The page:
>The commercialization of Mother’s Day (and other holidays) has made it harder for people to reflect on the significance of meaning behind that second Sunday in May. The History Channel has a brief, yet great video on the history of Mother’s Day.
When I think of Mother’s Day, I think of all the sacrifices my mother made for me and my three sisters to have a better life than she did. I think of all the time she spent making sure we were comfortable, while often forgoing her own comfort.
Mother’s Day for me is also a time to think about other mothers and some of the pain and suffering many around the globe are facing due to many circumstances. Nicholas Kristof at the New York Times has a great blog entry about the many organizations that have been working to make motherhood safer.
Okay, you’ve handed over the flowers and taken your mother/wife/daughter/sister to brunch — and now you’re thinking about doing something for motherhood generally. My Sunday column suggests some steps to make motherhood safer, and here are some organizations active in this space.
Maternal health has generally gained attention and resources in the last few years. The White Ribbon Alliance is a coalition of organizations active in reducing the number of women dying in childbirth. Women Deliver is an advocacy group focusing on maternal health. Among the big aid groups, both CARE and Save the Children have been very active in maternal health. I also recommend Save the Children’s annual report on the World’s Mothers.
This is also a focus for organizations like Engender Health and the International Women’s Health Coalition. And then there are the tiny initiatives, like Edna Adan’s Maternity Hospital in Somaliland. Every year I get a check from the Agriculture Department for not growing crops on land I own in Oregon, and I send the money on to Edna for her hospital. For a simple step anyone can take, check out Mom’s Rule, a site calling on G8 countries to add maternal health to their summit agenda.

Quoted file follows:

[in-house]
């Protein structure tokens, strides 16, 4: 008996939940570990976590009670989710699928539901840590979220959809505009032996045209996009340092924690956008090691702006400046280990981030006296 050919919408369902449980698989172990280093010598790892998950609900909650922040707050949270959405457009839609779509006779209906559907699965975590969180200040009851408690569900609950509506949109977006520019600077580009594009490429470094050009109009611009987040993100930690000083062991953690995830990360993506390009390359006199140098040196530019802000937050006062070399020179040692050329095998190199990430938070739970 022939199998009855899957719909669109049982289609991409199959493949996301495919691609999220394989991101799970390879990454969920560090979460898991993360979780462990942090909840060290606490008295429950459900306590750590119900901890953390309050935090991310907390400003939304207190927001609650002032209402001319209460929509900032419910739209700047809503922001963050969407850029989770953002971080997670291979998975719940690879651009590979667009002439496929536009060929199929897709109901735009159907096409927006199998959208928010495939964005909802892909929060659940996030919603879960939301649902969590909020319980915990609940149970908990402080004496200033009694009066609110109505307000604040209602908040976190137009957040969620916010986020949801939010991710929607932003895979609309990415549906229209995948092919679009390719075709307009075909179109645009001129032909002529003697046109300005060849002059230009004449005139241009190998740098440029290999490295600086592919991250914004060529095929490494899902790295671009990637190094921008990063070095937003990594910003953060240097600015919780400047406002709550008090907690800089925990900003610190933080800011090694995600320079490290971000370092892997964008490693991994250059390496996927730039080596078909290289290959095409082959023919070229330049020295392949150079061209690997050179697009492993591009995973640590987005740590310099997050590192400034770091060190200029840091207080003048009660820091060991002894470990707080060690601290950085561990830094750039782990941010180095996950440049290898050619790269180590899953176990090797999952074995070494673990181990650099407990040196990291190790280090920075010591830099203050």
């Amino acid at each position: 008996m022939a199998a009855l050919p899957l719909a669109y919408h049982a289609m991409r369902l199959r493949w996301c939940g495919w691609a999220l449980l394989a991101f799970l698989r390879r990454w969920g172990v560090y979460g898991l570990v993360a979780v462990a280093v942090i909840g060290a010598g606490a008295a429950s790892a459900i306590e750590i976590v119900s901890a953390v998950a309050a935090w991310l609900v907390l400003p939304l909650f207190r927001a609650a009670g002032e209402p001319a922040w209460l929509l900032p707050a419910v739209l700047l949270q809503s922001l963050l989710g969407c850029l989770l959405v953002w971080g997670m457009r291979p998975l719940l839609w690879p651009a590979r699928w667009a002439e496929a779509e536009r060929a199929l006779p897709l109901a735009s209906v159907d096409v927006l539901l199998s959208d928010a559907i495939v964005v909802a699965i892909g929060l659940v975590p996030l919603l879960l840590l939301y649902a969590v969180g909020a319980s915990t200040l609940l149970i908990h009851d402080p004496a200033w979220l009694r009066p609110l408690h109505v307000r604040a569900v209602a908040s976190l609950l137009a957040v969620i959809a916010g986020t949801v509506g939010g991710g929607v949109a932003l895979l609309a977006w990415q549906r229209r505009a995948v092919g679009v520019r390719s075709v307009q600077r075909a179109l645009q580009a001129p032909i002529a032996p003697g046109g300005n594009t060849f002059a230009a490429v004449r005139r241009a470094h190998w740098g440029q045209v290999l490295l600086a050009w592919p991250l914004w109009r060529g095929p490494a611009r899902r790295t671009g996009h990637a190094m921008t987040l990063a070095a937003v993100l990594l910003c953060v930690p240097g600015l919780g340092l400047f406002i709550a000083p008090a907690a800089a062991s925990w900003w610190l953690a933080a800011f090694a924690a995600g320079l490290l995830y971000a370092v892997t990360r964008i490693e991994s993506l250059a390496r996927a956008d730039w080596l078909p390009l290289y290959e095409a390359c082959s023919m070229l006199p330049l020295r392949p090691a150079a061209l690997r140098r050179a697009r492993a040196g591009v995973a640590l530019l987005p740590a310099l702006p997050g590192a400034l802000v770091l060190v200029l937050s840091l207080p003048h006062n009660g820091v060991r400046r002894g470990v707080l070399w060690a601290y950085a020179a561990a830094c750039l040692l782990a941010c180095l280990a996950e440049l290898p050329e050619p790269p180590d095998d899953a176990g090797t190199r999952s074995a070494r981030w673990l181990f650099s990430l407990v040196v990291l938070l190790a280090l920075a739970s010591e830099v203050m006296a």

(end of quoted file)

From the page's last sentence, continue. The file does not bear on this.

For those interested in easing the burden of obstetric fistula, the leaders are the Fistula Foundation and the Worldwide Fistula Fund. A new addition is Healing Hands of Joy, which trains fistula patients in outreach efforts to reduce maternal mortality. Of course, there are many more great groups in the maternal health space, and for those of you with experience in the area, please suggest them in comments below. And I’d welcome any thoughts on how to celebrate Mother’s Day (or Mothers’ Day) and other holidays….
I ask all my readers that when you begin to place a phone call to the woman who brought you into this world or think of the only woman you can trust and rely on, think of the women who struggle to gain the basic rights, access to health care and liberties many of our mothers have come to cherish.